If you're feeling pretty broke after the holidays, there's good news. One London café is offering free food — but there's a catch. The Run For Your Bun pop-up café, set up by U.K.-based gym David Lloyd Clubs, will be the first café in the world to accept exercise as payment. According to a press release, the initiative is a means to "encourage sedentary office workers to be more active." Customers will be able to choose a free lunch after first completing a six-minute "micro workout" under the guidance of a personal trainer.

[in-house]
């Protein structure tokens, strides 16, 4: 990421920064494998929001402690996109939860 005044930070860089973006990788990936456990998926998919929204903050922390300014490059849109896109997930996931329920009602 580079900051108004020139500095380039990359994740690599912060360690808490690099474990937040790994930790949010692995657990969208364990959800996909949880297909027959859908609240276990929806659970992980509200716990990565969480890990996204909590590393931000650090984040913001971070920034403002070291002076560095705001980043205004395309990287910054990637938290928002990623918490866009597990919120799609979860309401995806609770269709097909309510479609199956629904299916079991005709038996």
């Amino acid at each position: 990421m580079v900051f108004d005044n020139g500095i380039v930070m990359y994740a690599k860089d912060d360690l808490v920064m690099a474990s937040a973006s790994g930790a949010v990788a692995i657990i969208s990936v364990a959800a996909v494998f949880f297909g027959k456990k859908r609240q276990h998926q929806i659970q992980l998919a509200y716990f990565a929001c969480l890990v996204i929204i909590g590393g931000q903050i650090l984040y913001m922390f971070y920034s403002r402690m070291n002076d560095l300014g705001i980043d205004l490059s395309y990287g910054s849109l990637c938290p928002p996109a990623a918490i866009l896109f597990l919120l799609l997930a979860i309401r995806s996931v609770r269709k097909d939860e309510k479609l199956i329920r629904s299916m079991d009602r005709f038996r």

What will that micro workout entail? As the press release says, a free lunch will run you a six minute "HIIT" (high-intensity interval training) workout, including one minute on a rowing machine, one minute on a spin bike, and one minute on a treadmill, as well as a minute of sit-ups, bodyweight squats, and lunges. In other words, it's a hell of a workout — but hey, at least you'll be given 30-second rest periods between each exercise. While wanting to give people the chance to be more active isn't a bad thing, this payment method sends a pretty harmful message about food. As we've said before, food is not something that you have to exercise for in order to "earn," and asking patrons to sweat it off before eating a meal implies that food is somehow a reward for a workout and not a necessity. To be fair, the press release states that Run For Your Bun "isn’t in any way about encouraging people to ‘cancel out’ calories through exercise." But it then goes on to emphasize that the workout would only burn off "a fraction of the calories" you would consume in any of the meals, anyway. Ideally, you would be exercising for the sake of health benefits and for how it makes you feel — not so that you can get permission to eat. Wanting to help others become more active isn't a bad thing, but physical activity really shouldn't be used as a currency for someone to "purchase" a meal.